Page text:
Like the Pharisees, the Sadducees were a Jewish religious and political party that existed during the life of Christ and the beginnings of the early church but disappeared soon afterwards. If we know little for certain about the Pharisees, we know even less about the Sadducees.
We know, from the accounts given in the Gospel and in Acts, that they denied the physical resurrection of the body and were skeptical concerning angels and other spirit beings. It is perhaps likely, though not certain, that they accepted only the five books of Moses as Scripture and that this limited canon may have been connected to their rejection of a bodily resurrection.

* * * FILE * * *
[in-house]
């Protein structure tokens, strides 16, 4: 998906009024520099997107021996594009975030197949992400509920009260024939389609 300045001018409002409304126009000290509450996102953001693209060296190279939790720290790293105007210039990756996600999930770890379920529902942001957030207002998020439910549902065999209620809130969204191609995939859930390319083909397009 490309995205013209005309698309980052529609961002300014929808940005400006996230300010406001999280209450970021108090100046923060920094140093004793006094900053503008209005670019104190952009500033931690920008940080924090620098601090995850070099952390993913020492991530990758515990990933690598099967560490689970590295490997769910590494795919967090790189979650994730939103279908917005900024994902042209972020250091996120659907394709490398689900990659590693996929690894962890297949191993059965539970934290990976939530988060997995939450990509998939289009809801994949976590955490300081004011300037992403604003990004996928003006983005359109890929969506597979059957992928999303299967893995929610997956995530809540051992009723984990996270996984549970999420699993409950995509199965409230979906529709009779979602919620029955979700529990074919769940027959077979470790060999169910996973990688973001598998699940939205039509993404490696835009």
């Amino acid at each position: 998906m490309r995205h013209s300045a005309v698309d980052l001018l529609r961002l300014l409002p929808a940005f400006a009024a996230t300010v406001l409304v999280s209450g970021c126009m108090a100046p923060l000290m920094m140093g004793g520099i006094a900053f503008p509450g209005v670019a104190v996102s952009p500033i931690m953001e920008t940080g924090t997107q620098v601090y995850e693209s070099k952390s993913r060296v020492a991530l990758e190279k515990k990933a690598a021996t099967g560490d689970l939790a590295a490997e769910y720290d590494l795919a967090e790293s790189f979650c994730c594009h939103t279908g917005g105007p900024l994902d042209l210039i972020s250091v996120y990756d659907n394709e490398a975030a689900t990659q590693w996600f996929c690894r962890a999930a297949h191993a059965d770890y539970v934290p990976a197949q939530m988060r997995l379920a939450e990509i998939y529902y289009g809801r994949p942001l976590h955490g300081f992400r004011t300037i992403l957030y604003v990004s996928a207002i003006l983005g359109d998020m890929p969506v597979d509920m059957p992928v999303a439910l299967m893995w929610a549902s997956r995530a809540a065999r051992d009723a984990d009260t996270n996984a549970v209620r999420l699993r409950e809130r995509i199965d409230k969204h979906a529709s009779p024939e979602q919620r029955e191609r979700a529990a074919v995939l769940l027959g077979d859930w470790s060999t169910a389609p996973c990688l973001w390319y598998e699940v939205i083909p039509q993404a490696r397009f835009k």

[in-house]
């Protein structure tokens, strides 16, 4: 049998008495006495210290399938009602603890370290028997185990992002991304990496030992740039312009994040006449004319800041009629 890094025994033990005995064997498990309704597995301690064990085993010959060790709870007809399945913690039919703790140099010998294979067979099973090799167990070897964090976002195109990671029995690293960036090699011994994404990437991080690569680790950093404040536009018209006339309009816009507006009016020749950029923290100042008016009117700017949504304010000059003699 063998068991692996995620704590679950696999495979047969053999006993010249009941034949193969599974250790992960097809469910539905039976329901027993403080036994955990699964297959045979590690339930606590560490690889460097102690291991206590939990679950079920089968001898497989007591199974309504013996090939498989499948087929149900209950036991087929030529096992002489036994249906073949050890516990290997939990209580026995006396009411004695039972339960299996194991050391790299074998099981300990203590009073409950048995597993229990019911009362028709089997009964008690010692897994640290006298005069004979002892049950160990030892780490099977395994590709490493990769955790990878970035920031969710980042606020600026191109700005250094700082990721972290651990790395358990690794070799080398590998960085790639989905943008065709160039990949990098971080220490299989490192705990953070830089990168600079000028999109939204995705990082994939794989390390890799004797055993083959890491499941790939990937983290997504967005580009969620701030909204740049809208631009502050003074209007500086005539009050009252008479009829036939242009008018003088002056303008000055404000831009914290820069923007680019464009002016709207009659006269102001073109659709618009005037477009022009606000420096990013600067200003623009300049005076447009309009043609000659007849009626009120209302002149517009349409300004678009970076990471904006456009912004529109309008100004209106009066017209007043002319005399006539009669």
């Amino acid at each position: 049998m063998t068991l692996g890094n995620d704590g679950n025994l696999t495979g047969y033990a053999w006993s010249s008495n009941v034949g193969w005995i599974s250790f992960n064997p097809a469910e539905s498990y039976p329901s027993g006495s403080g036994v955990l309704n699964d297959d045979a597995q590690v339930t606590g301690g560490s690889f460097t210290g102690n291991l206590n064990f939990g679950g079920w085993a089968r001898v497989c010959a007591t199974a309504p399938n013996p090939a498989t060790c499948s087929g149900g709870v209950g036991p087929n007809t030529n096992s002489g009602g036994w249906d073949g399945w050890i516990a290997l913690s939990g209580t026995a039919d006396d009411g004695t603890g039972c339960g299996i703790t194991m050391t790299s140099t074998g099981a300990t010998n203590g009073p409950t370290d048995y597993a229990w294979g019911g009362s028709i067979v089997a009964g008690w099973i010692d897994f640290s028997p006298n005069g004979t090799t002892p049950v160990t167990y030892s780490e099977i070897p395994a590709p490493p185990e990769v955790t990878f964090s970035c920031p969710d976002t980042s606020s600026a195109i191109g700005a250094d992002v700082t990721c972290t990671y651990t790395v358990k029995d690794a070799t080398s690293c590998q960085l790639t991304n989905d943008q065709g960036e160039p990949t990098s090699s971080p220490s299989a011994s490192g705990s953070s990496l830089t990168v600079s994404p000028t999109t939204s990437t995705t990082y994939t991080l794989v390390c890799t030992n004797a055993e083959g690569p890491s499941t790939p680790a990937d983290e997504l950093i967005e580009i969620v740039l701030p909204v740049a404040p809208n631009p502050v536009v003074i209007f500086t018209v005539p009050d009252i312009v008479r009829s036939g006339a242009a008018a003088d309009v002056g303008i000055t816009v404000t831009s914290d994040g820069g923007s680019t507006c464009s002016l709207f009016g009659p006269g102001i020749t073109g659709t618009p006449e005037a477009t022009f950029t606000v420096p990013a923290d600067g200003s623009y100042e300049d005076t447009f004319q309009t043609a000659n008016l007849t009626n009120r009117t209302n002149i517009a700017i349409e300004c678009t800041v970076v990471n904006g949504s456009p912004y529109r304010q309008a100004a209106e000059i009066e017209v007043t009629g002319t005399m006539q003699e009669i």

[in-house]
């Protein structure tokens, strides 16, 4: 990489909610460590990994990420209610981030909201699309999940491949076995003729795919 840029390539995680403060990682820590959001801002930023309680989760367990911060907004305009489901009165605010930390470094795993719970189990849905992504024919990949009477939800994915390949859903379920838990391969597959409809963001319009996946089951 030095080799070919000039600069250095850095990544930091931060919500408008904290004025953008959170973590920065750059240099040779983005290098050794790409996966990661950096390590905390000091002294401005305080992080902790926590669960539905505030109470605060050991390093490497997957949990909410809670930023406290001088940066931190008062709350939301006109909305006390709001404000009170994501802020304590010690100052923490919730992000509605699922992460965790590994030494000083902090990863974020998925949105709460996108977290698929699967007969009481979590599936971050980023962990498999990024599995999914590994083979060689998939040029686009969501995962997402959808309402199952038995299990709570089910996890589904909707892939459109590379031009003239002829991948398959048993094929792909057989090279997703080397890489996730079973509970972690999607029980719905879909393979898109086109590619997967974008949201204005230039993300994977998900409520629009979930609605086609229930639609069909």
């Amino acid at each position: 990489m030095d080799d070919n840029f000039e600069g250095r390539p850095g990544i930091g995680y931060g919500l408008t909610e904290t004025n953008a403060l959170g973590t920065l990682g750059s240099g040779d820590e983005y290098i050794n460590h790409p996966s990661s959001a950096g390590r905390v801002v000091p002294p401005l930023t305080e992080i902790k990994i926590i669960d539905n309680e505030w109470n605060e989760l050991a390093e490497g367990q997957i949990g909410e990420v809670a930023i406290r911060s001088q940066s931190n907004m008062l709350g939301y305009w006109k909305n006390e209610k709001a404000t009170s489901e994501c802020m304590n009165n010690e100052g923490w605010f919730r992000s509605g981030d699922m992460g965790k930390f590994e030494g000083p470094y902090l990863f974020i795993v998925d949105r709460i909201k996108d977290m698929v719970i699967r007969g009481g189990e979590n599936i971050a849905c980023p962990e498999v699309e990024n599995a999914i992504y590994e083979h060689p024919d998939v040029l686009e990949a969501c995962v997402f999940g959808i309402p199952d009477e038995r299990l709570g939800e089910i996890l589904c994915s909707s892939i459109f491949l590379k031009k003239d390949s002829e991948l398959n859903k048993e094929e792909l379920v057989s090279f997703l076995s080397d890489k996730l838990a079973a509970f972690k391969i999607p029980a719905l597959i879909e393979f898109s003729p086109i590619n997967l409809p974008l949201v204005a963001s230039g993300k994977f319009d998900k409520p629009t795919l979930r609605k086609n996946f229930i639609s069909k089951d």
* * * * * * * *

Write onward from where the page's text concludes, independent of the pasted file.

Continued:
We know that, at least during the ministry of Jesus and the earliest days of the church, they were associated with the high priest and his family. There is some evidence to suggest that they were associated with the high priesthood more generally, but it is impossible to be certain. We know that they disagreed with the Pharisees on a wide variety of issues even while representatives of both parties were members of the Sanhedrin.
The general picture we get of the Sadducees is of a group that was more concerned with their power in this world than with their standing in the world to come. In the end, they, together with the other leaders of the nations of Israel, colluded with the Romans in putting Jesus to death.